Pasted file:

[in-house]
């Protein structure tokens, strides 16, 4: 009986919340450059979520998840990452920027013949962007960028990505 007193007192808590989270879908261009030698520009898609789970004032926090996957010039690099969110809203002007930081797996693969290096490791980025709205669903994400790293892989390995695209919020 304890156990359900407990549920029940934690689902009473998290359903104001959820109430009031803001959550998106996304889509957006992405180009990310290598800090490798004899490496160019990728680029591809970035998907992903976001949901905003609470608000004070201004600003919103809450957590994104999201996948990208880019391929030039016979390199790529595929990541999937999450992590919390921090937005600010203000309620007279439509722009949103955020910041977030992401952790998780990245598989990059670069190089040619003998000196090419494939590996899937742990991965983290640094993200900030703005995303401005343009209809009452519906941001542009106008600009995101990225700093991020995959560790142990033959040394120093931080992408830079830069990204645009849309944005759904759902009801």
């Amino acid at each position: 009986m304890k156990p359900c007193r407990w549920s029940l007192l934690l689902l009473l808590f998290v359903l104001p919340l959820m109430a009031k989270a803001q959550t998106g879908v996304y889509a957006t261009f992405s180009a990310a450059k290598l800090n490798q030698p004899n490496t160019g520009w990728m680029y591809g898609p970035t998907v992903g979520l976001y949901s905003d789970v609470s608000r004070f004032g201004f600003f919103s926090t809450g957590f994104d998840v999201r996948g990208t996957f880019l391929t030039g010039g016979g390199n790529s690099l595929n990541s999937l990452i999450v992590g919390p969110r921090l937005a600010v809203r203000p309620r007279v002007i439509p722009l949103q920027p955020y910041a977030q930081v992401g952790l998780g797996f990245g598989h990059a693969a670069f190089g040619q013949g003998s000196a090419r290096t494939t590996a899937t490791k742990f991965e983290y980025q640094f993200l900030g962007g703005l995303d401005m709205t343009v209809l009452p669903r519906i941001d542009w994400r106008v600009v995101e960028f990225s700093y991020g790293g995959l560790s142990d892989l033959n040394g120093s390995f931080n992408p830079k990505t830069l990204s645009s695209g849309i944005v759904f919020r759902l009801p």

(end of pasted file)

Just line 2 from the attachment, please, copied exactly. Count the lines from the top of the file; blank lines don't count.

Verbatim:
């Protein structure tokens, strides 16, 4: 009986919340450059979520998840990452920027013949962007960028990505 007193007192808590989270879908261009030698520009898609789970004032926090996957010039690099969110809203002007930081797996693969290096490791980025709205669903994400790293892989390995695209919020 304890156990359900407990549920029940934690689902009473998290359903104001959820109430009031803001959550998106996304889509957006992405180009990310290598800090490798004899490496160019990728680029591809970035998907992903976001949901905003609470608000004070201004600003919103809450957590994104999201996948990208880019391929030039016979390199790529595929990541999937999450992590919390921090937005600010203000309620007279439509722009949103955020910041977030992401952790998780990245598989990059670069190089040619003998000196090419494939590996899937742990991965983290640094993200900030703005995303401005343009209809009452519906941001542009106008600009995101990225700093991020995959560790142990033959040394120093931080992408830079830069990204645009849309944005759904759902009801």